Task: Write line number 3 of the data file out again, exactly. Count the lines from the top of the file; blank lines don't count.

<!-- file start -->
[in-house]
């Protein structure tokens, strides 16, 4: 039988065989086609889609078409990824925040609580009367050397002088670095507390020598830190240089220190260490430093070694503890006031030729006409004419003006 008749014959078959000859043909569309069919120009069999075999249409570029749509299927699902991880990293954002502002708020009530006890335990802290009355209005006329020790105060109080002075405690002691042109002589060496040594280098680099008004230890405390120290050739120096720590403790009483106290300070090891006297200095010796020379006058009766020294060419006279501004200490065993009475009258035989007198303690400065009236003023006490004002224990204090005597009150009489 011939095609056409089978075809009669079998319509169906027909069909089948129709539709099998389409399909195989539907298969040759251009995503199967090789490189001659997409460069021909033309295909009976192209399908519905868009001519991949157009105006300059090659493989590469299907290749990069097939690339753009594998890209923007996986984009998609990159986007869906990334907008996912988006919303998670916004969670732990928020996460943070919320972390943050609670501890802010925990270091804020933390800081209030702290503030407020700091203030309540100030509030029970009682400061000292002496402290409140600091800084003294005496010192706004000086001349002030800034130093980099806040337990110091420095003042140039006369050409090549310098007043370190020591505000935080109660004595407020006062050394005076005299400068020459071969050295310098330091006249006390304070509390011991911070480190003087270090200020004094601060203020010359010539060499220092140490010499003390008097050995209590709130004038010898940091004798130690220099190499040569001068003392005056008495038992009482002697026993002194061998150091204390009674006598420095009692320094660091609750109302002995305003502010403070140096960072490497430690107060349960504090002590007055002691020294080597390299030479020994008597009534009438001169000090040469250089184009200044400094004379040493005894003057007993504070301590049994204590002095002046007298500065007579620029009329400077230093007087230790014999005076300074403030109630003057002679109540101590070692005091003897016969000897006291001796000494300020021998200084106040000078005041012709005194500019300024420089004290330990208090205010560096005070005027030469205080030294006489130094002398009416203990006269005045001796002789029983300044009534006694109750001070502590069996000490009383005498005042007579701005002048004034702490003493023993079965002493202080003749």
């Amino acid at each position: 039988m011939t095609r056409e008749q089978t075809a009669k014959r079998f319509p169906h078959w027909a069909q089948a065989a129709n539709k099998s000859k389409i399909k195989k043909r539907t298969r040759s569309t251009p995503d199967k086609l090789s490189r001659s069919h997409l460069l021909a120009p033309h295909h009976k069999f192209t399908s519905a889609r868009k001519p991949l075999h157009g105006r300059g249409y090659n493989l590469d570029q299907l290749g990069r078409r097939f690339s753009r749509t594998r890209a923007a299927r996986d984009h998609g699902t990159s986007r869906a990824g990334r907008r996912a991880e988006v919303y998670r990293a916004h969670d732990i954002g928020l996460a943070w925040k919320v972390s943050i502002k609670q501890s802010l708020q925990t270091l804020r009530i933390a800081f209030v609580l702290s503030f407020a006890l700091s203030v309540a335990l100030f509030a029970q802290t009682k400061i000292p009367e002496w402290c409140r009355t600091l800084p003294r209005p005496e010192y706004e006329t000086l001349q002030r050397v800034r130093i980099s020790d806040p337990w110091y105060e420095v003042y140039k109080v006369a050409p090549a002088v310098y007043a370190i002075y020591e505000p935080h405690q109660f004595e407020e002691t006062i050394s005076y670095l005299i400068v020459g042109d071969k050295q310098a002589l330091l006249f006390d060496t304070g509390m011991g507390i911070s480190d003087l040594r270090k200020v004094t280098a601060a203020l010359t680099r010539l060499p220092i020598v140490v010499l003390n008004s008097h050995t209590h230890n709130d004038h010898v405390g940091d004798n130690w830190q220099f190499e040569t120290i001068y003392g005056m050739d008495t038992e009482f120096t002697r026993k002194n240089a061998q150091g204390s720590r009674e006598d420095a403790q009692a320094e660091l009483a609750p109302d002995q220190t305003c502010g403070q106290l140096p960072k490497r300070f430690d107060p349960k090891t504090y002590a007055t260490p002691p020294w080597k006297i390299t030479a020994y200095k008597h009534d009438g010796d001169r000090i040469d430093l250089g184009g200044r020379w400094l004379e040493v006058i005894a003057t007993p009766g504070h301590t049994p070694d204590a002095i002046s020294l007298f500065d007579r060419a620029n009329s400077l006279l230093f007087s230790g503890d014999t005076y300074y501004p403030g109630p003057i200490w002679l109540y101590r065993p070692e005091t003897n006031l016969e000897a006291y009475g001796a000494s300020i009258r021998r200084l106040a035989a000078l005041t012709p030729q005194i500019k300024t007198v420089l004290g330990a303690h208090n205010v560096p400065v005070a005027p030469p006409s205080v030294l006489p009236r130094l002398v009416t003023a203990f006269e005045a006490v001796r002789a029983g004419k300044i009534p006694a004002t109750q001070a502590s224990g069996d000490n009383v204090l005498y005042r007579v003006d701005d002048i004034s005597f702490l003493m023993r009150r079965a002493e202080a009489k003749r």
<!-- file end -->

């Amino acid at each position: 039988m011939t095609r056409e008749q089978t075809a009669k014959r079998f319509p169906h078959w027909a069909q089948a065989a129709n539709k099998s000859k389409i399909k195989k043909r539907t298969r040759s569309t251009p995503d199967k086609l090789s490189r001659s069919h997409l460069l021909a120009p033309h295909h009976k069999f192209t399908s519905a889609r868009k001519p991949l075999h157009g105006r300059g249409y090659n493989l590469d570029q299907l290749g990069r078409r097939f690339s753009r749509t594998r890209a923007a299927r996986d984009h998609g699902t990159s986007r869906a990824g990334r907008r996912a991880e988006v919303y998670r990293a916004h969670d732990i954002g928020l996460a943070w925040k919320v972390s943050i502002k609670q501890s802010l708020q925990t270091l804020r009530i933390a800081f209030v609580l702290s503030f407020a006890l700091s203030v309540a335990l100030f509030a029970q802290t009682k400061i000292p009367e002496w402290c409140r009355t600091l800084p003294r209005p005496e010192y706004e006329t000086l001349q002030r050397v800034r130093i980099s020790d806040p337990w110091y105060e420095v003042y140039k109080v006369a050409p090549a002088v310098y007043a370190i002075y020591e505000p935080h405690q109660f004595e407020e002691t006062i050394s005076y670095l005299i400068v020459g042109d071969k050295q310098a002589l330091l006249f006390d060496t304070g509390m011991g507390i911070s480190d003087l040594r270090k200020v004094t280098a601060a203020l010359t680099r010539l060499p220092i020598v140490v010499l003390n008004s008097h050995t209590h230890n709130d004038h010898v405390g940091d004798n130690w830190q220099f190499e040569t120290i001068y003392g005056m050739d008495t038992e009482f120096t002697r026993k002194n240089a061998q150091g204390s720590r009674e006598d420095a403790q009692a320094e660091l009483a609750p109302d002995q220190t305003c502010g403070q106290l140096p960072k490497r300070f430690d107060p349960k090891t504090y002590a007055t260490p002691p020294w080597k006297i390299t030479a020994y200095k008597h009534d009438g010796d001169r000090i040469d430093l250089g184009g200044r020379w400094l004379e040493v006058i005894a003057t007993p009766g504070h301590t049994p070694d204590a002095i002046s020294l007298f500065d007579r060419a620029n009329s400077l006279l230093f007087s230790g503890d014999t005076y300074y501004p403030g109630p003057i200490w002679l109540y101590r065993p070692e005091t003897n006031l016969e000897a006291y009475g001796a000494s300020i009258r021998r200084l106040a035989a000078l005041t012709p030729q005194i500019k300024t007198v420089l004290g330990a303690h208090n205010v560096p400065v005070a005027p030469p006409s205080v030294l006489p009236r130094l002398v009416t003023a203990f006269e005045a006490v001796r002789a029983g004419k300044i009534p006694a004002t109750q001070a502590s224990g069996d000490n009383v204090l005498y005042r007579v003006d701005d002048i004034s005597f702490l003493m023993r009150r079965a002493e202080a009489k003749r």